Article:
In the event of an emergency caused by a disaster such as an earthquake or typhoon, it is necessary to make use of what you have at hand. Sleep is important in order to restore physical and mental strength as much as possible for recovery. We will introduce how to improve the quality of sleep during evacuation using the cardboard boxes containing relief supplies.
Cardboard containing relief supplies to be used at evacuation centers
When a major earthquake, tsunami, volcanic eruption, or nuclear power plant accident occurs, many people will be unable to stay at home. In the event of a large-scale disaster or radioactive contamination accident, it is difficult to ensure safety, so people may not be able to return to their homes and may be forced to live in evacuation shelters for a long period of time.
At evacuation centers, there are few rooms with small partitions and tatami mats, so you have to sleep directly on the wooden floor in a large space such as a gymnasium. Cardboard can be useful in such cases.
Corrugated cardboard consists of two sheets of paper called “liners” sandwiched between corrugated paper called “cores”. This core part acts as a cushion and insulation. For example, we often see homeless people laying out cardboard boxes when they sleep on hard ground.
Insulation is especially important when sleeping in a shelter. In winter, no matter how many quilts are piled up, you may still feel chills down your spine. Remember, when you sleep, your body heat escapes more through the mattress than through the comforter. If you don’t have enough blankets or futons, you can wrap them around your body to keep you warm in addition to laying them on the floor.
Read Also: Harmful effects of staying up all night and how to deal with sleepiness
Create partitions that reduce the stress of group life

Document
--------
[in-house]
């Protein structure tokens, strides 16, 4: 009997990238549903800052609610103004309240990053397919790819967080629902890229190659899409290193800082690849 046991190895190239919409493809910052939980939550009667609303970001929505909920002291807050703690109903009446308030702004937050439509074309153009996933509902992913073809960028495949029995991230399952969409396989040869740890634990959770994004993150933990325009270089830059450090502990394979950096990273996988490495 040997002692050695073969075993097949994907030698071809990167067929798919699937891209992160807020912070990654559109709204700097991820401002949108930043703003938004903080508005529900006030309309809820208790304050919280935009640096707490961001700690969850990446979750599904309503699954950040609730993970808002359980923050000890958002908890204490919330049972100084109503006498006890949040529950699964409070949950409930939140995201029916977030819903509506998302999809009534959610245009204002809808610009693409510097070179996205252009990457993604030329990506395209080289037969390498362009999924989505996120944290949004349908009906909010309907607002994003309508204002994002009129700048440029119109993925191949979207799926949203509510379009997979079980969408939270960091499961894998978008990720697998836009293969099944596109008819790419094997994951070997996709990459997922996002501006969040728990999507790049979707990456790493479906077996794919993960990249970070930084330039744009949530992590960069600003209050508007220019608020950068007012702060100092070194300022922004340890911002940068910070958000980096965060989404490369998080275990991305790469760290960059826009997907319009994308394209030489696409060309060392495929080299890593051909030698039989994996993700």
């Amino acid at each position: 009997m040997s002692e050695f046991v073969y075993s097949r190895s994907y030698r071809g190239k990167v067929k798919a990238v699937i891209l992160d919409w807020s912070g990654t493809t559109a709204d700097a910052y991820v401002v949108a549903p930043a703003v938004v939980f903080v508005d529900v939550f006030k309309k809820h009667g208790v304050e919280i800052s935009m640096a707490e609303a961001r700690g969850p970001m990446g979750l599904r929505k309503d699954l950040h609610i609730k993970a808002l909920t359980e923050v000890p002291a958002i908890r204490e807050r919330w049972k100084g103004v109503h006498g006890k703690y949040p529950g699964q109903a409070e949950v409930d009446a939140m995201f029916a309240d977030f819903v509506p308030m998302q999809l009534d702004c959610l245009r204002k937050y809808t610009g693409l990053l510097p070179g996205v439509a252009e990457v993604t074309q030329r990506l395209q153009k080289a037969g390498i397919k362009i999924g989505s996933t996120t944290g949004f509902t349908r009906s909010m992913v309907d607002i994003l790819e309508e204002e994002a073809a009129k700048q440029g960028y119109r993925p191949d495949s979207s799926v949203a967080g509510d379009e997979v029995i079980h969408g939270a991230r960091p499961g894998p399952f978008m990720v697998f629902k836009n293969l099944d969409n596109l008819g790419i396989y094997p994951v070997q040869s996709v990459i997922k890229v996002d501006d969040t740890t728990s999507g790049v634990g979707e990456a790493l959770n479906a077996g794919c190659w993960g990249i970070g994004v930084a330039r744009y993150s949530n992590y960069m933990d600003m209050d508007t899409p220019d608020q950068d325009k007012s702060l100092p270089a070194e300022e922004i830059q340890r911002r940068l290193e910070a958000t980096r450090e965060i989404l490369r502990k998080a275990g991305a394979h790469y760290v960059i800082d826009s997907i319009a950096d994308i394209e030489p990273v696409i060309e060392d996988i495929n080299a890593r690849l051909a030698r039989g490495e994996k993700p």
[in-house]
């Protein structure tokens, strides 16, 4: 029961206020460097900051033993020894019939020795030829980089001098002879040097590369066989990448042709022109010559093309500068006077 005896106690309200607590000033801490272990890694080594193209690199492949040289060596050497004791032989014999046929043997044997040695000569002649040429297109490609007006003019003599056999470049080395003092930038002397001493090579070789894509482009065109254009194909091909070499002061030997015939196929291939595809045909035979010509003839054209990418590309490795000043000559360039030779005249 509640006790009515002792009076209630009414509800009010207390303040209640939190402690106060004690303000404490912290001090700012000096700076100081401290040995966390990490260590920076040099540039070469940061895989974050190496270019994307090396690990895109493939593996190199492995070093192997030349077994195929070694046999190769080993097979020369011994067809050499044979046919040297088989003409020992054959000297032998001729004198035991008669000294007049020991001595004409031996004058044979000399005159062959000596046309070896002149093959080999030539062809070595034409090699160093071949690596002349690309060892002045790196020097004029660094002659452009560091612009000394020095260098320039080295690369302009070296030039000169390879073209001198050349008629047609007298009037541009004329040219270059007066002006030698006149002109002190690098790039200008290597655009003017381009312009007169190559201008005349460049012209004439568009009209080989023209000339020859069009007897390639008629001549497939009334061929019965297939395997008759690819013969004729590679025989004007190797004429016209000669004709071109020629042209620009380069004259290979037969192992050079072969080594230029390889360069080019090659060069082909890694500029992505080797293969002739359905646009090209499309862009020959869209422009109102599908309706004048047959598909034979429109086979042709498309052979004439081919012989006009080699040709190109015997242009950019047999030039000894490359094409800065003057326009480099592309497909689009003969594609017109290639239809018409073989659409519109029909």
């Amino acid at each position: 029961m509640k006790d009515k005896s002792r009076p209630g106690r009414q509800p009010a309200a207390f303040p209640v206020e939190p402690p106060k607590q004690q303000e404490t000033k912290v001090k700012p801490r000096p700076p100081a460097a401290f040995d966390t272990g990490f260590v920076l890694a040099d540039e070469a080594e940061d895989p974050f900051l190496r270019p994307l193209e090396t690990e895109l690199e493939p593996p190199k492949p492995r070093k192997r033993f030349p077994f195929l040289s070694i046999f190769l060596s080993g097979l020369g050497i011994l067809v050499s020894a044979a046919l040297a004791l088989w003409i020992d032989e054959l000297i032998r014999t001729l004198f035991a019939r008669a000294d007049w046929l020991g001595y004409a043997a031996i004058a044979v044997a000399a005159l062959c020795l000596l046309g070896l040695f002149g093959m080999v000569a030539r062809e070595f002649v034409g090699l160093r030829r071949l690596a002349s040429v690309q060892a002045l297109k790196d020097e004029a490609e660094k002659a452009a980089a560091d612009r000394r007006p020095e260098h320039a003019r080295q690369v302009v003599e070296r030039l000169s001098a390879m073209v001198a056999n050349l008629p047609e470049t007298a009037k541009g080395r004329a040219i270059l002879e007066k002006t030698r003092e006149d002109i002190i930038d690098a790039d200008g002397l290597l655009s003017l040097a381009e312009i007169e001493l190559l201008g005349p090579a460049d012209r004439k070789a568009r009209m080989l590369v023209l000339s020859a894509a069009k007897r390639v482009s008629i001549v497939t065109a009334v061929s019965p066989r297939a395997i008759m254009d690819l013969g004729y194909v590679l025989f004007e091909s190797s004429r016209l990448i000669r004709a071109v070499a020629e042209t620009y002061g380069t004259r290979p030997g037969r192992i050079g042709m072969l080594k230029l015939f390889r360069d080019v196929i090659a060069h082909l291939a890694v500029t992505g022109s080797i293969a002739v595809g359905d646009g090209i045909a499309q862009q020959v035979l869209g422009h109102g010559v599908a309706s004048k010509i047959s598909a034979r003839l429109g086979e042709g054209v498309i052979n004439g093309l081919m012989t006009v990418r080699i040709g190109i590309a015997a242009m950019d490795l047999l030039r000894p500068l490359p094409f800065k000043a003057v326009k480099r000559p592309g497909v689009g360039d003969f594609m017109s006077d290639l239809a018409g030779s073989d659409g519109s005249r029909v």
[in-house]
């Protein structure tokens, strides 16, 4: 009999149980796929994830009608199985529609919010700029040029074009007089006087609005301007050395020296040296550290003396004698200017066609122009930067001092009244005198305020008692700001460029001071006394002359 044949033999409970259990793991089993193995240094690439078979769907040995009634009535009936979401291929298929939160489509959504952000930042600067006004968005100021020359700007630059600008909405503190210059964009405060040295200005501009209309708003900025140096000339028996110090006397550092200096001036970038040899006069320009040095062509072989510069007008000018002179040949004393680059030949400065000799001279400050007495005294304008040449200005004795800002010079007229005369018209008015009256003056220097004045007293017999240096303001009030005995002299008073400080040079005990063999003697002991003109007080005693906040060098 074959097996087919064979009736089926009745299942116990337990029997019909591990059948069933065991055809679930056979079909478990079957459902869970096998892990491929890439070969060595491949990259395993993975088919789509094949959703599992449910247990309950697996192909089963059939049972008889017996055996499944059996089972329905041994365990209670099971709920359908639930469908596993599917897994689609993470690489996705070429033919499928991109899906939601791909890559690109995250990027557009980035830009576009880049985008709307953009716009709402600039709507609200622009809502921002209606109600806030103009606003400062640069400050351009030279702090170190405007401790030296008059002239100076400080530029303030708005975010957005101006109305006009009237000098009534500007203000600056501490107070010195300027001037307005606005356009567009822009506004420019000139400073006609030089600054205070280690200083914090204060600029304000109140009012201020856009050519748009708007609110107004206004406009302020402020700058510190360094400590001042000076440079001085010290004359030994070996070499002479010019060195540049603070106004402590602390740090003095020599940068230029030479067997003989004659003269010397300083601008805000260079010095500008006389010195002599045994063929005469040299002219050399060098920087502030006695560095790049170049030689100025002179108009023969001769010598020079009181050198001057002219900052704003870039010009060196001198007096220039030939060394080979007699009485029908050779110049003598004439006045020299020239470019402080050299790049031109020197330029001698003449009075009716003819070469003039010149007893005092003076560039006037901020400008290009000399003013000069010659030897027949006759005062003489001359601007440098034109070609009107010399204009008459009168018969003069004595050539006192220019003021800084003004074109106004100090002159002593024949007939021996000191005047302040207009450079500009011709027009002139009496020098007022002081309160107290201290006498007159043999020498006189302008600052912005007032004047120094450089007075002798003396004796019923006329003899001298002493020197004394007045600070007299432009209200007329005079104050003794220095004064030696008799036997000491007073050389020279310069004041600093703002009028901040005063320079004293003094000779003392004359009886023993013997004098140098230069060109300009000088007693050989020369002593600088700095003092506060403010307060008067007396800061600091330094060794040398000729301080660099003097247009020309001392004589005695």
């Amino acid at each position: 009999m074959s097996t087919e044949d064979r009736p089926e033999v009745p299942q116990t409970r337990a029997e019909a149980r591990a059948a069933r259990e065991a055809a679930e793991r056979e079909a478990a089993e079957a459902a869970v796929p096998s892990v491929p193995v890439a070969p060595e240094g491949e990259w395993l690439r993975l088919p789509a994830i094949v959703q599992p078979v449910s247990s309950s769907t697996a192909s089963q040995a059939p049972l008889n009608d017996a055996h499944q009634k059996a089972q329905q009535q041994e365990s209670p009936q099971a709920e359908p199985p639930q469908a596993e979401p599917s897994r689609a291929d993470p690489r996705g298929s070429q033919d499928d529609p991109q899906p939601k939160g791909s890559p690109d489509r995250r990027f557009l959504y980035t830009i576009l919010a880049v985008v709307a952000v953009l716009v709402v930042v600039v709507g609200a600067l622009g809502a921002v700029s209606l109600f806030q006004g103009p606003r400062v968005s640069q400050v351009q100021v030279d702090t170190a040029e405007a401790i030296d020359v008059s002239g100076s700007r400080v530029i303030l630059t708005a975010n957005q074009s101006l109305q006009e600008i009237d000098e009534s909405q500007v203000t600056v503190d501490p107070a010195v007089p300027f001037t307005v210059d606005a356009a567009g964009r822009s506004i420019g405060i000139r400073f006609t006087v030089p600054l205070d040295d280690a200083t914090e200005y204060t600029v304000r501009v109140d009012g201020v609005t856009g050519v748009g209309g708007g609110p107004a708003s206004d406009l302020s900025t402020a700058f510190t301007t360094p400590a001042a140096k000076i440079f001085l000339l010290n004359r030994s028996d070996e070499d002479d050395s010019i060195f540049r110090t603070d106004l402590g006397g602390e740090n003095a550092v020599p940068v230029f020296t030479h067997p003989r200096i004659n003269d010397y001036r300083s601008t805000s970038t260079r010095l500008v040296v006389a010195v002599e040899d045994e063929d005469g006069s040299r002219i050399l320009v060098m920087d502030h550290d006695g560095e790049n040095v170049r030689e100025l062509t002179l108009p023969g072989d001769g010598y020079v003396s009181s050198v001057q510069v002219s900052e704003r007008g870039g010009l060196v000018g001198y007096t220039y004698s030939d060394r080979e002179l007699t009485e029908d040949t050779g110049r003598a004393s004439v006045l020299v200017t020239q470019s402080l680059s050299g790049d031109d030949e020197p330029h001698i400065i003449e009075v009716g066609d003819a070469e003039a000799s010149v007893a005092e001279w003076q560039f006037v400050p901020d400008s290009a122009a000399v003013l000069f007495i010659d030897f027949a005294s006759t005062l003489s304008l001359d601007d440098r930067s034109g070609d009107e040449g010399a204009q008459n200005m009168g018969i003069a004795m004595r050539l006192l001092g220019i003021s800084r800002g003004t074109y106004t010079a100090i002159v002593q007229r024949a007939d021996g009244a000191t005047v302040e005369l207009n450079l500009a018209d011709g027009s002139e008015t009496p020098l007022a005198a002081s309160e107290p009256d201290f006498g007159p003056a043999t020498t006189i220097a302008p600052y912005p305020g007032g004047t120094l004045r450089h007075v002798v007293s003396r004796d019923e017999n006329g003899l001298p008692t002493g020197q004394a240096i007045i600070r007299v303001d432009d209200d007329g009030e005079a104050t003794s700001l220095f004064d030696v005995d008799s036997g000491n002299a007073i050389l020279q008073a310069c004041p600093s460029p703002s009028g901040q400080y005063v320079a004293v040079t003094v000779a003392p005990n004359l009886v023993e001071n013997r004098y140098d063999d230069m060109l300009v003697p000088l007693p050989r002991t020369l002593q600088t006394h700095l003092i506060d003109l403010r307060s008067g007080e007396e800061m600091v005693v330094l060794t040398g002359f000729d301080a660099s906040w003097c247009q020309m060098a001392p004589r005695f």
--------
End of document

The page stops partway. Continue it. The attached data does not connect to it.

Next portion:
After the disaster, life-threatening experiences and the loss of many things become a great source of stress. Even if you feel calmer, the longer you live in the evacuation center, the more stress you will have to live with other people.
Even if you want to sleep as well as possible and recover your physical strength for recovery, these stresses often prevent you from sleeping well.
In such a case, you can reduce the stress of living together by blocking other people’s eyes with a partition made of cardboard. The cardboard interior site ” Magokura ” suggests how to make a shelter partition that can be done with a pair of scissors.
You can easily make it out of a regular cardboard box that contains relief supplies, so please give it a try. The quality of sleep is improved from the security of having your own space.
Creating a “home” in a shelter… Creating a “personal space” even in a small space
Cardboard that can be used to create spaces depending on your ingenuity. Let’s secure a comfortable space with things at hand
It is said that “a child who grows up in a house with a high ceiling becomes a big person”, but if the ceiling is as high as in a gymnasium, the warm air is light and goes up, instead of the cold air reaching the floor. It will come down. Therefore, some people say that it is unavoidable to be cold when sleeping. Even with the heating on, it’s hard to get warm when sleeping on the floor of the gymnasium.
Settled homeless people collect cardboard boxes and make a “cardboard house” to live. The insulation and heat retention properties of cardboard are quite high, so the inside becomes quite warm with just your own body temperature, making it easier to sleep.
To make a cardboard house, you can easily attach a roof to a cardboard partition, or you can connect several large cardboard boxes and crawl inside.
There is also a cardboard house built outdoors.
Saai Mokuzai’s cardboard temporary tent ” Octagon ” has a size of 6.5 tatami mats inside, and 5 adults can lie down. It can be assembled without special tools and can be completed in 1.5 to 2 hours with 3 to 4 adults. Proven outdoor durability for 6 months and can withstand up to 20cm of snow. Once the disaster is over, I would like you to consider stockpiling at local governments.